Striking council workers and other public sector employees have a point – enough is enough

Local government has borne the brunt of the coalition’s ‘austerity’ measures.

Local government has borne the brunt of the coalition’s ‘austerity’ measures

When hundreds of thousands of local government and school support workers down tools and strike today, they will do so with one clear aim in mind – to improve on a pay ‘offer’ from the Local Government Association (LGA), which represents their fifth consecutive annual pay cut since 2010.

The J10 strike called by the local government unions – UNISON, GMB and Unite – will be joined by the NUT, PCS and FBU; all with different disputes, but all with a common characteristic and cause – the coalition’s ‘austerity’ agenda and its attack on public spending, public service workers and their pay, conditions of work and pensions.

Nonetheless, it is UNISON’s dispute over the 1 per cent pay offer to over 90 per cent of our members for 2014-2015, and its lifelong impact on their pensions, that has motivated the lowest paid group of public servants (77 per cent of them women, 60 per cent part-time workers) to lose much-needed cash and take to the picket lines.

Local government really has borne the brunt of the coalition’s ‘austerity’ measures. On average, councils will have lost 40 per cent of their funding by 2015, with some poor Labour councils losing even more.

Nonetheless, by the end of 2013 councils had increased their cash reserves by over 20 per cent in real terms from 2010-11 and by £2.6 billion alone between 2012 and 2013. So, whilst our members have struggled to do more with less, with 500,000 lost jobs, pay cuts and all-out war on their conditions of work, councils have been putting millions in the bank.

What has motivated our members to take strike action this year when they were reluctant last year and the one before that? Quite simply that ‘nothing to lose’ feeling.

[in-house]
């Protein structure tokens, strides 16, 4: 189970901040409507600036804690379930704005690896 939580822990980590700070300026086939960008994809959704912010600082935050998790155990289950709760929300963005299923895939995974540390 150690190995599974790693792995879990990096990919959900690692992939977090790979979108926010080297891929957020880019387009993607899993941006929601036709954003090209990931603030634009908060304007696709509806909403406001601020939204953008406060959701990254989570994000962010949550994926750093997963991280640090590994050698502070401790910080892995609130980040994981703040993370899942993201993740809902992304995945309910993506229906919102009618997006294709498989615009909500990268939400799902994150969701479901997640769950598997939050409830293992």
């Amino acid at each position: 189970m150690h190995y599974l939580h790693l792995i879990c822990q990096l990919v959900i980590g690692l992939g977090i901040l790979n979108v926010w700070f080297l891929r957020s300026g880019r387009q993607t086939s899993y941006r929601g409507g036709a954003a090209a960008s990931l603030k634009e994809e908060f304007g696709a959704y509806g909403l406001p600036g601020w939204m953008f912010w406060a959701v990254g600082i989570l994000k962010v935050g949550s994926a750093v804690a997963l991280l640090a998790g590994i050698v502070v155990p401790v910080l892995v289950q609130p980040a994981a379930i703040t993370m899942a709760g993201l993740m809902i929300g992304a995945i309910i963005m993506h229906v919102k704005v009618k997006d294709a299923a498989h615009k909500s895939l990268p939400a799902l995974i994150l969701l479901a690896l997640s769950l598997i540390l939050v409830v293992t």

* Basic pay fallen by 14 per cent since 1997

* Eight of the last 16 annual pay ‘awards’ below inflation

* Pay declined by 18 per cent since the coalition took office

* half a million employees paid below the Living Wage

* The lowest bottom pay rate in the public sector by some distance at £6.45 pence an hour

* NJC car allowances frozen and most users put on lower HMRC rates – leaving many to subsidise their employers for using their own cars for work

* Cuts by most councils to unsocial hours payments, annual leave, sick pay, parental rights, increments and sometimes basic pay too

* Part-time workers – 61 per cent of all employees – suffering drastic cuts to hours, while 20 per cent cover for redundant full-time posts

* 60 per cent of all NJC employees working routine unpaid overtime, just to get the job done

* Reduced pensions because of reduced earnings and pension contributions

The stats are bad. They tell the reason why the lid has finally blown off our members’ patience and they are about to strike. The unions’ claim is for £1.20 an hour for all, to bring the bottom rate of pay to £7.45 pence an hour, closer to the Living Wage of £7.65, and to restore some of the earnings lost by everyone else above that.

Research for UNISON by the New Policy Institute shows that the Treasury would re-coup 55 per cent of the cost of that claim through extra tax and NI take and cuts in benefit expenditure, money which could be re-cycled to councils.

As unions we have requested further negotiations with the current leader and leader-elect of the LGA, which has its annual conference in Bournemouth this week. We stand ready to engage in arbitration as provided for in the collective agreement covering the local government workforce (The NJC agreement).

The LGA has publicly refused to co-operate. We have written to every councillor and MP to seek support. If there is no response, strike action will be escalated in September.

Let’s hope that good sense and just a little recognition of our members’ contribution prevail.

Heather Wakefield is national secretary for local government at UNISON

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